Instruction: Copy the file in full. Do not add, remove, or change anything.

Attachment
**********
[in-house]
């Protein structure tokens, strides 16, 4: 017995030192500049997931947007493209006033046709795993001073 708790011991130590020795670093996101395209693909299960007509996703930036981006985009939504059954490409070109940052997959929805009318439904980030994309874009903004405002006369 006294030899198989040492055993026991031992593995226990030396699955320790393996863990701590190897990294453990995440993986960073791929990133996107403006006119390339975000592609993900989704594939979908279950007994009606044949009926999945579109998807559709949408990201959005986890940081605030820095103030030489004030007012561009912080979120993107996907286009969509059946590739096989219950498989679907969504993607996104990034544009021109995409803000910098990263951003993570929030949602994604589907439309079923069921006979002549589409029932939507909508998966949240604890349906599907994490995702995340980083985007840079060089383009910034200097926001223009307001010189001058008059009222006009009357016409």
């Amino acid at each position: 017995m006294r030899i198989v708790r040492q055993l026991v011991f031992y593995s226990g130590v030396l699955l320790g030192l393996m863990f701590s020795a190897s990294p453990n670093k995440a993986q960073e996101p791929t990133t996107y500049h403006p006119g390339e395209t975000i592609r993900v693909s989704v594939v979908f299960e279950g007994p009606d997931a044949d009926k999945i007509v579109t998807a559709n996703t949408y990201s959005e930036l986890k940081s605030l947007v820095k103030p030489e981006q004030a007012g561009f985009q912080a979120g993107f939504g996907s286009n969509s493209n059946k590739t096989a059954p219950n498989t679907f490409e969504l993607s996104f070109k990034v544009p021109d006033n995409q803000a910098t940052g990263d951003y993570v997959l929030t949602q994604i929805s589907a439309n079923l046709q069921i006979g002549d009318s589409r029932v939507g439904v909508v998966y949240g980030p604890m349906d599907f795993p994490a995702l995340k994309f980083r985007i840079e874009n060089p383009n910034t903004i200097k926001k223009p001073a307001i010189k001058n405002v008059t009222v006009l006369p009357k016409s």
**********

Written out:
[in-house]
């Protein structure tokens, strides 16, 4: 017995030192500049997931947007493209006033046709795993001073 708790011991130590020795670093996101395209693909299960007509996703930036981006985009939504059954490409070109940052997959929805009318439904980030994309874009903004405002006369 006294030899198989040492055993026991031992593995226990030396699955320790393996863990701590190897990294453990995440993986960073791929990133996107403006006119390339975000592609993900989704594939979908279950007994009606044949009926999945579109998807559709949408990201959005986890940081605030820095103030030489004030007012561009912080979120993107996907286009969509059946590739096989219950498989679907969504993607996104990034544009021109995409803000910098990263951003993570929030949602994604589907439309079923069921006979002549589409029932939507909508998966949240604890349906599907994490995702995340980083985007840079060089383009910034200097926001223009307001010189001058008059009222006009009357016409």
């Amino acid at each position: 017995m006294r030899i198989v708790r040492q055993l026991v011991f031992y593995s226990g130590v030396l699955l320790g030192l393996m863990f701590s020795a190897s990294p453990n670093k995440a993986q960073e996101p791929t990133t996107y500049h403006p006119g390339e395209t975000i592609r993900v693909s989704v594939v979908f299960e279950g007994p009606d997931a044949d009926k999945i007509v579109t998807a559709n996703t949408y990201s959005e930036l986890k940081s605030l947007v820095k103030p030489e981006q004030a007012g561009f985009q912080a979120g993107f939504g996907s286009n969509s493209n059946k590739t096989a059954p219950n498989t679907f490409e969504l993607s996104f070109k990034v544009p021109d006033n995409q803000a910098t940052g990263d951003y993570v997959l929030t949602q994604i929805s589907a439309n079923l046709q069921i006979g002549d009318s589409r029932v939507g439904v909508v998966y949240g980030p604890m349906d599907f795993p994490a995702l995340k994309f980083r985007i840079e874009n060089p383009n910034t903004i200097k926001k223009p001073a307001i010189k001058n405002v008059t009222v006009l006369p009357k016409s």